Air travelers received a bit of good news recently: A bill to put air traffic controllers back to work whisked through the House and Senate and flew into the White House for President Obama's signature.
Even some of its strongest supporters now say that the federal Affordable Care Act, known as Obamacare, is going to be a train wreck. The question is, what are we going to do about it?
There's an old saying, "What happens in Vegas stays in Vegas." Well, what happens in Seattle should stay in Seattle.
There's an ancient Chinese proverb that says, "If you give a man a fish, you feed him for a day. If you teach a man to fish, you feed him for a lifetime."
Imagine that you see a swimmer floundering in the water. You call the rescue squad and then you toss the swimmer a concrete block. Does that make sense? Of course not, but that's what's happening in Washington, D.C.
When an errant SUV crashes through your picture window, you may not notice that your barbecue tipped over and caught your house on fire. So it is with the U.S. economy these days.
During the 1992 presidential campaign, then-candidate Bill Clinton famously intoned, "I feel your pain," an attempt to reassure voters he understood what they were going through. Since then, similar statements of empathy have become a staple for politicians.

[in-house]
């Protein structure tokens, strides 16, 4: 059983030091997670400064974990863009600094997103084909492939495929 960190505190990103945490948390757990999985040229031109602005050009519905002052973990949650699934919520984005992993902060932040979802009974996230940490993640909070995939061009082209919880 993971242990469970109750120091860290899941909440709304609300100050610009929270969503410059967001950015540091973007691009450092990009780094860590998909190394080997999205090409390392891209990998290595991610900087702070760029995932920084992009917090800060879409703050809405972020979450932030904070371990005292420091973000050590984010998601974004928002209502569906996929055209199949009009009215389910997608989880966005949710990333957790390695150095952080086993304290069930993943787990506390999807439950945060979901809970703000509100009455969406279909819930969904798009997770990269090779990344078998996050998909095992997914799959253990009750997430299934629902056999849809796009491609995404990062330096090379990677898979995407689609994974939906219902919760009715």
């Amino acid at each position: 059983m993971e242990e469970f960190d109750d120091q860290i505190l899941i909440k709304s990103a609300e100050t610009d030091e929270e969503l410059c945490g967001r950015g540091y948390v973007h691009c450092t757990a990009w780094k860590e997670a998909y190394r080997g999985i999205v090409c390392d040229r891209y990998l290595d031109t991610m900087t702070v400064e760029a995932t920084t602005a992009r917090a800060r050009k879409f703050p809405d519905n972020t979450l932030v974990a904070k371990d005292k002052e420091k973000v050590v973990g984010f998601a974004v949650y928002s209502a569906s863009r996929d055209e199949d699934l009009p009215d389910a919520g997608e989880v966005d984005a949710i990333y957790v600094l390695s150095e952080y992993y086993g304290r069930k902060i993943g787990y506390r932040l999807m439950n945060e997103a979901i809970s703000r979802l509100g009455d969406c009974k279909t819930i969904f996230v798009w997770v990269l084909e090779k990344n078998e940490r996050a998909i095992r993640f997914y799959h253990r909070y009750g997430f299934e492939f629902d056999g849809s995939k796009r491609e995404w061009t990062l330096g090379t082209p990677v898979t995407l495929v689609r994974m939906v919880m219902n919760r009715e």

The tributes to former Gov. Booth Gardner, who died March 15 at the age of 76, remind us of a better time. Throughout his political career, Booth was known for his respectful demeanor, good humor and dedication to consensus.
Regulations are like bricks. One brick doesn't weigh that much, but as you add more bricks, the load gets heavier and heavier until eventually it becomes a crushing burden that slows progress to a crawl.
The powers in the other Washington appear to be aligning to reform our country's immigration laws. It has taken a while, but it is now time to make the necessary changes.